Washington -- National Association of Manufacturers (NAM) President and CEO Jay Timmons released the following statement on the tragic events in Minnesota:
“At the National Association of Manufacturers, we share the concerns of many Americans about the unfolding events in Minneapolis and in cities and communities nationwide. But even more tragic than these events is the knowledge that, at their root, they are not new. We have spent the last few months talking about a ‘return to normal.’ For too many people across the country, images of oppression and loss is what ‘normal’ looks like.
“We cannot, and we must not, accept that. It is not acceptable for a young black man who has watched images of the enfolding horror of George Floyd’s last gasps for breath while pinned under the knee of a white police officer, to think, ‘could this be me, or my brother, or my father?’ We cannot stand idly by when a young black girl is traumatized into thinking that she will never get a fair chance in life as she bears witness to that gut-wrenching image of a white man expressing self-righteous dominion over someone like her.
“There are too many among us who believe there are those who are ‘less than’ or not worthy of humanity, dignity and equal justice. To turn a blind eye to this blatant bigotry and to not do all we can to eradicate it, makes us less than human. It undermines all that America stands for.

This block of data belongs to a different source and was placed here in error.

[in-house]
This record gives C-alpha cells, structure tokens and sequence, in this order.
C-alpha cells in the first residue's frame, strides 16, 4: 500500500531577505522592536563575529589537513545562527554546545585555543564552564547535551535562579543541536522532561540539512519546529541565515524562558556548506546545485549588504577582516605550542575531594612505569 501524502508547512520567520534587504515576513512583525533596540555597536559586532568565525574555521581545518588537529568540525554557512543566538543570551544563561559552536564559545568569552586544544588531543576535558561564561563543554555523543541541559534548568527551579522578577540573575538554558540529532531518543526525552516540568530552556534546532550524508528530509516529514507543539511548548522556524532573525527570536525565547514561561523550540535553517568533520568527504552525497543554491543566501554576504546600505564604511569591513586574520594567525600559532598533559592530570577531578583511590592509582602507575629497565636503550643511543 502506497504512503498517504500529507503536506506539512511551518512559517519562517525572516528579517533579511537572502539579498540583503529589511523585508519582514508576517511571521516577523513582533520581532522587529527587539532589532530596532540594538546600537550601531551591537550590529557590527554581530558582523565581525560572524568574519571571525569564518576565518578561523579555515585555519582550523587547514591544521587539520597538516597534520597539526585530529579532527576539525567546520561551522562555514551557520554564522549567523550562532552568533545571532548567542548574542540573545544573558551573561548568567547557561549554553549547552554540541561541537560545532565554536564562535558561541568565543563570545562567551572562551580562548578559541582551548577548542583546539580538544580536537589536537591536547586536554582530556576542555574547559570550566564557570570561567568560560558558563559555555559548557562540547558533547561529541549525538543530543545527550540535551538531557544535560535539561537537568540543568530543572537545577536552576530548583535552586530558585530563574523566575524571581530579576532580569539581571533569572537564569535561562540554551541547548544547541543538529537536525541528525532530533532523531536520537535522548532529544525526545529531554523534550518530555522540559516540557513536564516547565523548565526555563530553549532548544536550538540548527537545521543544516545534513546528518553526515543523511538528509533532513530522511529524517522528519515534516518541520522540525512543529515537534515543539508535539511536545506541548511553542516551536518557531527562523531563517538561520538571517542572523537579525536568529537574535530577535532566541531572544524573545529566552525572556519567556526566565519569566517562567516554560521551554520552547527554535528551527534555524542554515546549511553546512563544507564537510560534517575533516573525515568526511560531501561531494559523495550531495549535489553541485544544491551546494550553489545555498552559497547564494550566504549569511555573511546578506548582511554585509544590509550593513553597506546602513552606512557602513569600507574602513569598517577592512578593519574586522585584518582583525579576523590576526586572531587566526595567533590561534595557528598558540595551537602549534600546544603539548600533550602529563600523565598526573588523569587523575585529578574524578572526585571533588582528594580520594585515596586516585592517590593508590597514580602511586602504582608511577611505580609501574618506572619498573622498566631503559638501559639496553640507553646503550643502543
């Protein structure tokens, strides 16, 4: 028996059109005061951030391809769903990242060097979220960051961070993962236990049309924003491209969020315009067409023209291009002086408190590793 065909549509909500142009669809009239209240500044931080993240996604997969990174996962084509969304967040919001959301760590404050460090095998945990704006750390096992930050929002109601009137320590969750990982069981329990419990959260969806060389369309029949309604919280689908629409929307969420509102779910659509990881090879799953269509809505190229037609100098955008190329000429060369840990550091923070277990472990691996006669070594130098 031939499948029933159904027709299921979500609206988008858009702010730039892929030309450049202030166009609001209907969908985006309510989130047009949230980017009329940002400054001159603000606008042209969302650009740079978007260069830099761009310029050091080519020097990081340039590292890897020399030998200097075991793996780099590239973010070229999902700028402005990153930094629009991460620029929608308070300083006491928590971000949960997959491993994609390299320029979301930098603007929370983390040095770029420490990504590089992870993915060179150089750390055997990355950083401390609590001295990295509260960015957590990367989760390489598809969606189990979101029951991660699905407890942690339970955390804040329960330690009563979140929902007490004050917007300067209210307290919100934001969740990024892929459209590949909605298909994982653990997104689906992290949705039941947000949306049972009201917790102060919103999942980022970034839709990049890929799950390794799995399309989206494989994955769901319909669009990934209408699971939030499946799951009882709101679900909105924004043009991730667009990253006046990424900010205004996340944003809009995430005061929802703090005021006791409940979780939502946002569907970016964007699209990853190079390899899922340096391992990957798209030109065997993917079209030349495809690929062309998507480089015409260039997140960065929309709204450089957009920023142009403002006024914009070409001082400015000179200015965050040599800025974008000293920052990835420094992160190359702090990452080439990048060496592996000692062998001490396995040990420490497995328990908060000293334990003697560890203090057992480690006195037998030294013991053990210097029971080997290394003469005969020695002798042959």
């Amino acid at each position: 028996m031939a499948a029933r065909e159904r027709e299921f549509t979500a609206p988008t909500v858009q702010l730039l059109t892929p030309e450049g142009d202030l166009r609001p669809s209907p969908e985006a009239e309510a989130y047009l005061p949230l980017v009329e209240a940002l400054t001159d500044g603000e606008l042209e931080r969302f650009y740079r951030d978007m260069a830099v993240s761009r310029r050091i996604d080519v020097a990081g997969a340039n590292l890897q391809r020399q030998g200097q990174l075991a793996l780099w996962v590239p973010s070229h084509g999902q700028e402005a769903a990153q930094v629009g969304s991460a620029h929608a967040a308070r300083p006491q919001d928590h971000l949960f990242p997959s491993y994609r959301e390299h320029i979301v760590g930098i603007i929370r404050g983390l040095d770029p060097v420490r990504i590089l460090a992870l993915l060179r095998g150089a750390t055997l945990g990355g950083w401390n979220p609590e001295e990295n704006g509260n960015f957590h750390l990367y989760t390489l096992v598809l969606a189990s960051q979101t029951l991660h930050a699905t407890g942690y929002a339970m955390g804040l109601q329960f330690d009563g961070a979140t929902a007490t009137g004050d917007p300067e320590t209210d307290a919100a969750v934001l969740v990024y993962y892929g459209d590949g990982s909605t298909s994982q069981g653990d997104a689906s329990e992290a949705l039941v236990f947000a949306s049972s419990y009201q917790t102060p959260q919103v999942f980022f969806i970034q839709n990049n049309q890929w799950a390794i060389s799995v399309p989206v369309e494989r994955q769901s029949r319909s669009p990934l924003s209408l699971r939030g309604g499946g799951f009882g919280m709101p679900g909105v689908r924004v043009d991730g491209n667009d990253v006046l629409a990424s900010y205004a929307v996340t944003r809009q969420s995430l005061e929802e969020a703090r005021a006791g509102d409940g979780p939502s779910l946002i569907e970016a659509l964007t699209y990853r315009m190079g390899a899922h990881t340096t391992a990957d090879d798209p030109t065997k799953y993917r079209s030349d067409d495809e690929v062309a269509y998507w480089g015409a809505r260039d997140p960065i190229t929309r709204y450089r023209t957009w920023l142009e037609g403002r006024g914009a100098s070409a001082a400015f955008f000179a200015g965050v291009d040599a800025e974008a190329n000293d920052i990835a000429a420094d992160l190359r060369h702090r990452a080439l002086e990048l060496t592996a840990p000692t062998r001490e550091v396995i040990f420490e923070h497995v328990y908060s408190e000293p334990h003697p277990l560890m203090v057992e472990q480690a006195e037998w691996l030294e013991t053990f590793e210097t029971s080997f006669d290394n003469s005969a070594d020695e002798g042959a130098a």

“To be very clear, manufacturers in America do not condone violence or destruction of any kind. But we absolutely stand hand in hand with all those who seek respect, fairness and the right to equality of opportunity that America has promised for centuries and that, even now, has not been delivered to all her citizens.
“This is not a time to sit back and wait for action from others. It’s not enough to say ‘this doesn’t concern me,’ or ‘this isn’t my job, my cause, my fight.’ The manufacturing community, and the larger business community—made up of people from every background, every race, every state and every neighborhood in the country—has a responsibility that is as urgent now as at any time when our nation seemed on the edge of destruction. We must be part of the solution—to end the polarization and division that routinely manifests in our country. We must bring our people together in common purpose, to strengthen the values that bind us together, to rebuild our communities, to reinstill faith in ourselves and to ensure that all of our citizens have a right to live safely and securely.
"If we fail, America will not endure. If we are to succeed, it must be together.”